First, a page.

ARTICLE BY J.C. KUANG

At Apple's hotly-anticipated September 12 event, the name of the game is AR, as the company revealed the latest iterations of the iconic iPhone in the form of the 8, 8 Plus, and X.

The moment of truth has arrived for Apple as it touts its new handsets, especially the X, as “the future of the smartphone." Under the tenure of Tim Cook, Apple has adopted a more forward-thinking, albeit somewhat unpredictable policy of innovation with its handset design. Whether these new directions are viewed as gimmicky or necessary depends on who you ask, but until recently it did not appear that Apple was building to any sort of singular goal, instead content experimenting with idiosyncratic new features every year.

After the latest news regarding the next generation of handsets, however, it is abundantly clear that all of the radical changes in the 8/X line, from a sharp, all-over OLED screen, to a battery of sophisticated internal and external sensors, to the formidable new A11 “bionic” processor, have all been made in the service of delivering an industry-leading (and potentially quite disruptive) augmented reality experience. In 2017, Apple hopes to hit the ground running, and score a tremendous lead in the next XR market cycle.

Apple has not only identified a fertile (and woefully underserved) niche in its pursuit of scalable, accessible AR for the masses but also has gone above and beyond in ensuring that every part of its smartphone ecosystem works in conjunction to achieve this goal. The way that the 8/X line’s hardware, software, and services are able to complement one another to provide a quality, low-latency experience is something that even Google, with its fragmented and compartmentalized production process, can only aspire to achieve in 2017.

Meanwhile, over the last week, leading up to the reveal from Cupertino, the media have been abuzz with impressive demos of ARKit technology. The vast community of developers working in Unity3D and Unreal represent a massive source of potential AR content, while the comparatively wide release of iOS 11 and Apple’s aggressive marketing push should ensure the demand and enthusiasm for AR remains high.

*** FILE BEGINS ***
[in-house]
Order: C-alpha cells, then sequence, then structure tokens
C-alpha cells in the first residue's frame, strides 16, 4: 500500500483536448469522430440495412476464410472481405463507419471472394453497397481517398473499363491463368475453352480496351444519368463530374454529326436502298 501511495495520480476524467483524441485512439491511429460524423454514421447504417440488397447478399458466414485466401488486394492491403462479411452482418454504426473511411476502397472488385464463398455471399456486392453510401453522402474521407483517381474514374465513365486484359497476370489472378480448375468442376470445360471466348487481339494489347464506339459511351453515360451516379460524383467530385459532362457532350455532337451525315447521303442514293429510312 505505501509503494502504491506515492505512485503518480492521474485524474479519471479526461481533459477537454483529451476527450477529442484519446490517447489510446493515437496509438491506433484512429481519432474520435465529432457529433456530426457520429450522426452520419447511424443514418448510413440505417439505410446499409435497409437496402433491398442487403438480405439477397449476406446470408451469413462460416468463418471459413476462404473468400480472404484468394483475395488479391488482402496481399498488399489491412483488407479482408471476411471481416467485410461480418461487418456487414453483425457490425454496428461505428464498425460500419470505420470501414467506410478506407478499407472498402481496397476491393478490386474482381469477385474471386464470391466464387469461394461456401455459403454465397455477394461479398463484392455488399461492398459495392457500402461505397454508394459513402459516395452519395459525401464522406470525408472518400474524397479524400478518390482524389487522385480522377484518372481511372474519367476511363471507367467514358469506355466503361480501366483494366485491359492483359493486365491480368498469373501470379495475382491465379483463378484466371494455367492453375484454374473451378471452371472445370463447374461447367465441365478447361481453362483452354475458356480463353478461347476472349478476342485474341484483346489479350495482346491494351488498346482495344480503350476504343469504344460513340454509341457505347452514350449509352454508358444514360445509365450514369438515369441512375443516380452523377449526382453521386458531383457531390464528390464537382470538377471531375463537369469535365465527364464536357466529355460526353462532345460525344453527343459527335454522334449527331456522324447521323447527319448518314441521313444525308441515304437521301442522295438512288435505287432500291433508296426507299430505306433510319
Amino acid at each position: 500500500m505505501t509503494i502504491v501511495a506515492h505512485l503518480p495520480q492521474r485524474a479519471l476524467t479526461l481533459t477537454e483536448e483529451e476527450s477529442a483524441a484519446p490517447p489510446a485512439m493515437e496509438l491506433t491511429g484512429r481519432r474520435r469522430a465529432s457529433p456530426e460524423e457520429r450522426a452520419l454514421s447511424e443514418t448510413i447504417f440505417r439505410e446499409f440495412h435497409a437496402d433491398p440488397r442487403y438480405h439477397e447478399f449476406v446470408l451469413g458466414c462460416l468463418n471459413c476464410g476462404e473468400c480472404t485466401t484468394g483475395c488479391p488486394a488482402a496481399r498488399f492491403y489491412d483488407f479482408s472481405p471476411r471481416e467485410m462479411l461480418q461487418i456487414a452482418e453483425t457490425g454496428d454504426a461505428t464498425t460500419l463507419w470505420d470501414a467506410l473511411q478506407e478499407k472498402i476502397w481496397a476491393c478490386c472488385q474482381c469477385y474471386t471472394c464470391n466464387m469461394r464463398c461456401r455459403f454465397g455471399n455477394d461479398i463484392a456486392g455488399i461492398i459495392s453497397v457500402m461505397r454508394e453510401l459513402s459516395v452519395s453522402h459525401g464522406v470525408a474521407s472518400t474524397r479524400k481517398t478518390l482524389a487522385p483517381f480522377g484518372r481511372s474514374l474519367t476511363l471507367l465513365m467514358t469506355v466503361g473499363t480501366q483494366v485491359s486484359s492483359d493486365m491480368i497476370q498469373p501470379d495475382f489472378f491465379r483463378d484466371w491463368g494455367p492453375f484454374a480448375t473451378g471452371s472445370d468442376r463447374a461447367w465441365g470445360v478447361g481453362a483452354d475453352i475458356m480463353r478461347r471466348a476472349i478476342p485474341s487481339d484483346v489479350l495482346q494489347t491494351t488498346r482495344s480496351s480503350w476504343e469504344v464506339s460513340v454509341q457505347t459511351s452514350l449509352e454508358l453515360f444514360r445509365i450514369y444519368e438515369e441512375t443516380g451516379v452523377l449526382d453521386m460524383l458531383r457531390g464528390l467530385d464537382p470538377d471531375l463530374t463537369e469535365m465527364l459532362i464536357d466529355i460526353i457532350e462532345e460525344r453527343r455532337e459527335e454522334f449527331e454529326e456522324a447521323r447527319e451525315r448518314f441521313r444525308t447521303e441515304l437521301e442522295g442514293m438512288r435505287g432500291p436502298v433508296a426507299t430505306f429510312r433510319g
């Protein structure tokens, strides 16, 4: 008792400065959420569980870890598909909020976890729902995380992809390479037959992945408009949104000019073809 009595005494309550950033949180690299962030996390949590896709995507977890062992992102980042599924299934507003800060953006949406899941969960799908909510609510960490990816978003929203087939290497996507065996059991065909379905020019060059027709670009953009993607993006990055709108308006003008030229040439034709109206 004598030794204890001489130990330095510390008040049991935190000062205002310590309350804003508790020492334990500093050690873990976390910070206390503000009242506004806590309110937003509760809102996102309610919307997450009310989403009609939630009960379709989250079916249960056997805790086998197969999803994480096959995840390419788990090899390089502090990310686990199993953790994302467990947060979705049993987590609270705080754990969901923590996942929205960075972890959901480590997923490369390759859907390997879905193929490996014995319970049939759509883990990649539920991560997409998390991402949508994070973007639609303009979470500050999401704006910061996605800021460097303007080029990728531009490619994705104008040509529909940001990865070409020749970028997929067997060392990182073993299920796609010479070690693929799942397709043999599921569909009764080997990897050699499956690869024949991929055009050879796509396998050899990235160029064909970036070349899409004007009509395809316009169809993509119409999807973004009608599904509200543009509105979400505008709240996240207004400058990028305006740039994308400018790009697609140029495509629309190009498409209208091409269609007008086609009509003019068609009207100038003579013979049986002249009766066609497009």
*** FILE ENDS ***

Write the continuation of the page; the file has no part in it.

As always, gaming continues to be the most foregrounded application for AR, although social interaction (by way of Animojis) remains close behind. Together, these two are indicative of an impending surge on a potentially global scale of renewed interest in mobile gaming and immersive social media. In particular, companies should pay close attention to Asian markets, in which mobile gaming is poised to grow its already substantial market share. A paradigm shift in gaming platforms could prove seriously disruptive in APAC.

A test from Nexus Studios of an application built with Apple’s ARKit tracking technology on a Cardboard VR headset. (Image by Nexus Studios)

There is cause for excitement at the prospect of 2018 becoming the year of AR, with promises of quality 60fps experiences, 4k textures, and cutting-edge hardware coming out of Cupertino. While Apple’s lead is already substantial and poised to grow further, competitors such as Google could seize an opportunity by piggybacking off of Apple’s own momentum and emphasizing an AR-focused agenda while countering the iPhone X by way of its prohibitive price point. Already, the price has drawn criticism from tech journalists and consumers alike. Smartphone manufacturers that have traditionally occupied lower price points could carry favor with consumers who are tired of constantly spending more and more on a phone. Then again, Apple customers in the past have been notably tolerant of both high price points and bold design changes, complaints notwithstanding.

All things considered, ARKit will prove to be the widest reaching AR platform on the market. It presents a great opportunity for the AR industry as a whole as more consumers experience AR content.